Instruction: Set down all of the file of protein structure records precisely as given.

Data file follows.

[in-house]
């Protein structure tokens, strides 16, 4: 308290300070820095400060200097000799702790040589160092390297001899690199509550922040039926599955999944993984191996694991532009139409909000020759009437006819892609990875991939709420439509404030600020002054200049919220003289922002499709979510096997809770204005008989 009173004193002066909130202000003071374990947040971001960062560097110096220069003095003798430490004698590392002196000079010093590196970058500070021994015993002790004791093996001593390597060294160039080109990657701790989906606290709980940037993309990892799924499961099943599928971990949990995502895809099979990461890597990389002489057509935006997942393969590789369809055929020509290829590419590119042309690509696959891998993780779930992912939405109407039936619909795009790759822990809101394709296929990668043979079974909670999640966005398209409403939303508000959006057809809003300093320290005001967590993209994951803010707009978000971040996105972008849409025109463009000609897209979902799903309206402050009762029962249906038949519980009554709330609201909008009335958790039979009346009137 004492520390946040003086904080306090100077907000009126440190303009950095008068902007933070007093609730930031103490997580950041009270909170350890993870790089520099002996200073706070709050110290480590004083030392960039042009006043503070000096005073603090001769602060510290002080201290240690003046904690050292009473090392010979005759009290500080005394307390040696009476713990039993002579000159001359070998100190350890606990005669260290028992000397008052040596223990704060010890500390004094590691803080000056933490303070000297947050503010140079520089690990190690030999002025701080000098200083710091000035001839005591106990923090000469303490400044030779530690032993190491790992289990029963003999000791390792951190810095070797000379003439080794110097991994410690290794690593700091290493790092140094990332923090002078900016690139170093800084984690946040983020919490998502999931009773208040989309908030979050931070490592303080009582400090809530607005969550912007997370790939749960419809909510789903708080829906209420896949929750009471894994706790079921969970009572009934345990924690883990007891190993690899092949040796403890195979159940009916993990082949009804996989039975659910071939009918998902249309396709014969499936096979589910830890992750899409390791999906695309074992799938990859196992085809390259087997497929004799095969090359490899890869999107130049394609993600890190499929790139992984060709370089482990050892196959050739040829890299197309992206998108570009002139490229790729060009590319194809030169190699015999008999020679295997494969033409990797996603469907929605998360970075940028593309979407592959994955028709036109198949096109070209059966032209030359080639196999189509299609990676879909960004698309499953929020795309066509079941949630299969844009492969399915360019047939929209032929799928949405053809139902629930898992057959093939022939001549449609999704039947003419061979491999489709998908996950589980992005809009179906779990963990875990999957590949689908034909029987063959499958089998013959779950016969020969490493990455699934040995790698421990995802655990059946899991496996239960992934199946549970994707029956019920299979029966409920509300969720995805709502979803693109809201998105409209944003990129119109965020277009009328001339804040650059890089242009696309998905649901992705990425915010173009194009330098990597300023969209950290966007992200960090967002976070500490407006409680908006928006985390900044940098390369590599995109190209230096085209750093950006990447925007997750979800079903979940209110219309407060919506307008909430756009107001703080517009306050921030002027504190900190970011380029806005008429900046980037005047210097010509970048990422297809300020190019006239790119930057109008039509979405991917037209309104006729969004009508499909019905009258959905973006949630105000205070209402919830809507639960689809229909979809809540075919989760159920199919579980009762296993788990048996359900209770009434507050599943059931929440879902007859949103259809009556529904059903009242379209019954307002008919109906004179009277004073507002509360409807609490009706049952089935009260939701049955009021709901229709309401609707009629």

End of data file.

[in-house]
């Protein structure tokens, strides 16, 4: 308290300070820095400060200097000799702790040589160092390297001899690199509550922040039926599955999944993984191996694991532009139409909000020759009437006819892609990875991939709420439509404030600020002054200049919220003289922002499709979510096997809770204005008989 009173004193002066909130202000003071374990947040971001960062560097110096220069003095003798430490004698590392002196000079010093590196970058500070021994015993002790004791093996001593390597060294160039080109990657701790989906606290709980940037993309990892799924499961099943599928971990949990995502895809099979990461890597990389002489057509935006997942393969590789369809055929020509290829590419590119042309690509696959891998993780779930992912939405109407039936619909795009790759822990809101394709296929990668043979079974909670999640966005398209409403939303508000959006057809809003300093320290005001967590993209994951803010707009978000971040996105972008849409025109463009000609897209979902799903309206402050009762029962249906038949519980009554709330609201909008009335958790039979009346009137 004492520390946040003086904080306090100077907000009126440190303009950095008068902007933070007093609730930031103490997580950041009270909170350890993870790089520099002996200073706070709050110290480590004083030392960039042009006043503070000096005073603090001769602060510290002080201290240690003046904690050292009473090392010979005759009290500080005394307390040696009476713990039993002579000159001359070998100190350890606990005669260290028992000397008052040596223990704060010890500390004094590691803080000056933490303070000297947050503010140079520089690990190690030999002025701080000098200083710091000035001839005591106990923090000469303490400044030779530690032993190491790992289990029963003999000791390792951190810095070797000379003439080794110097991994410690290794690593700091290493790092140094990332923090002078900016690139170093800084984690946040983020919490998502999931009773208040989309908030979050931070490592303080009582400090809530607005969550912007997370790939749960419809909510789903708080829906209420896949929750009471894994706790079921969970009572009934345990924690883990007891190993690899092949040796403890195979159940009916993990082949009804996989039975659910071939009918998902249309396709014969499936096979589910830890992750899409390791999906695309074992799938990859196992085809390259087997497929004799095969090359490899890869999107130049394609993600890190499929790139992984060709370089482990050892196959050739040829890299197309992206998108570009002139490229790729060009590319194809030169190699015999008999020679295997494969033409990797996603469907929605998360970075940028593309979407592959994955028709036109198949096109070209059966032209030359080639196999189509299609990676879909960004698309499953929020795309066509079941949630299969844009492969399915360019047939929209032929799928949405053809139902629930898992057959093939022939001549449609999704039947003419061979491999489709998908996950589980992005809009179906779990963990875990999957590949689908034909029987063959499958089998013959779950016969020969490493990455699934040995790698421990995802655990059946899991496996239960992934199946549970994707029956019920299979029966409920509300969720995805709502979803693109809201998105409209944003990129119109965020277009009328001339804040650059890089242009696309998905649901992705990425915010173009194009330098990597300023969209950290966007992200960090967002976070500490407006409680908006928006985390900044940098390369590599995109190209230096085209750093950006990447925007997750979800079903979940209110219309407060919506307008909430756009107001703080517009306050921030002027504190900190970011380029806005008429900046980037005047210097010509970048990422297809300020190019006239790119930057109008039509979405991917037209309104006729969004009508499909019905009258959905973006949630105000205070209402919830809507639960689809229909979809809540075919989760159920199919579980009762296993788990048996359900209770009434507050599943059931929440879902007859949103259809009556529904059903009242379209019954307002008919109906004179009277004073507002509360409807609490009706049952089935009260939701049955009021709901229709309401609707009629």